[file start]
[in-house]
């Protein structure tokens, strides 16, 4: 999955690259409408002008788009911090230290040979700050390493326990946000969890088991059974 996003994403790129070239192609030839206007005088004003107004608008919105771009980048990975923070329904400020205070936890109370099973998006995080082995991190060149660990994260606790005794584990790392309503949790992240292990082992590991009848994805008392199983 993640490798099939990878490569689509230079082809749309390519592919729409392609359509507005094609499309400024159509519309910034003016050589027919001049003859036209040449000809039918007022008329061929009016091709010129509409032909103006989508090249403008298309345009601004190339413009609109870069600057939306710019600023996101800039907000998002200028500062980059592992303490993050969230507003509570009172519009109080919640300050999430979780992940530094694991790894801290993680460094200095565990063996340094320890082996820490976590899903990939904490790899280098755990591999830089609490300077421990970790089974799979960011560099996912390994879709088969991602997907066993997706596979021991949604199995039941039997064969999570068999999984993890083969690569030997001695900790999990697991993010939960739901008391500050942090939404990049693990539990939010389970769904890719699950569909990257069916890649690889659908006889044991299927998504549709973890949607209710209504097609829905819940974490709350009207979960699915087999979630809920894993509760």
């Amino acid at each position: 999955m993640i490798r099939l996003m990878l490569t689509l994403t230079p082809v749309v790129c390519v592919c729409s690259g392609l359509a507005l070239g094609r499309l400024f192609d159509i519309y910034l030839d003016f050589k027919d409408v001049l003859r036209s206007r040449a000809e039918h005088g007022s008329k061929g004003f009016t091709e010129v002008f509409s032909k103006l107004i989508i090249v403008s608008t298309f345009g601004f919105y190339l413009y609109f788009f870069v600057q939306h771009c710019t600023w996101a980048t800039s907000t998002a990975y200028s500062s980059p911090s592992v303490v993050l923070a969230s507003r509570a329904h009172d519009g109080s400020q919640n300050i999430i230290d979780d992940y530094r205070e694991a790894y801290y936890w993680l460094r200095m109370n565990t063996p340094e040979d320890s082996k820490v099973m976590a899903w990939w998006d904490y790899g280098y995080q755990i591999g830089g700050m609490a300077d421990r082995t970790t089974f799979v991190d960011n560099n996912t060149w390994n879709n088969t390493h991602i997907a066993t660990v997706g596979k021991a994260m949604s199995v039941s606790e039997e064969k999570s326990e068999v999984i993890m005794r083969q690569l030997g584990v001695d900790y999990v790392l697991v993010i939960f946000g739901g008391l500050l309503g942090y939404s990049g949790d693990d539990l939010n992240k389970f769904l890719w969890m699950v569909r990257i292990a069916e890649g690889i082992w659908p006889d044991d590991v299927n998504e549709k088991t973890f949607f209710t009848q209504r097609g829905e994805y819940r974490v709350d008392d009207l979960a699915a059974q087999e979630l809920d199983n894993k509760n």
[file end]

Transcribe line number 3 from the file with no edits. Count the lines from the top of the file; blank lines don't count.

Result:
């Amino acid at each position: 999955m993640i490798r099939l996003m990878l490569t689509l994403t230079p082809v749309v790129c390519v592919c729409s690259g392609l359509a507005l070239g094609r499309l400024f192609d159509i519309y910034l030839d003016f050589k027919d409408v001049l003859r036209s206007r040449a000809e039918h005088g007022s008329k061929g004003f009016t091709e010129v002008f509409s032909k103006l107004i989508i090249v403008s608008t298309f345009g601004f919105y190339l413009y609109f788009f870069v600057q939306h771009c710019t600023w996101a980048t800039s907000t998002a990975y200028s500062s980059p911090s592992v303490v993050l923070a969230s507003r509570a329904h009172d519009g109080s400020q919640n300050i999430i230290d979780d992940y530094r205070e694991a790894y801290y936890w993680l460094r200095m109370n565990t063996p340094e040979d320890s082996k820490v099973m976590a899903w990939w998006d904490y790899g280098y995080q755990i591999g830089g700050m609490a300077d421990r082995t970790t089974f799979v991190d960011n560099n996912t060149w390994n879709n088969t390493h991602i997907a066993t660990v997706g596979k021991a994260m949604s199995v039941s606790e039997e064969k999570s326990e068999v999984i993890m005794r083969q690569l030997g584990v001695d900790y999990v790392l697991v993010i939960f946000g739901g008391l500050l309503g942090y939404s990049g949790d693990d539990l939010n992240k389970f769904l890719w969890m699950v569909r990257i292990a069916e890649g690889i082992w659908p006889d044991d590991v299927n998504e549709k088991t973890f949607f209710t009848q209504r097609g829905e994805y819940r974490v709350d008392d009207l979960a699915a059974q087999e979630l809920d199983n894993k509760n």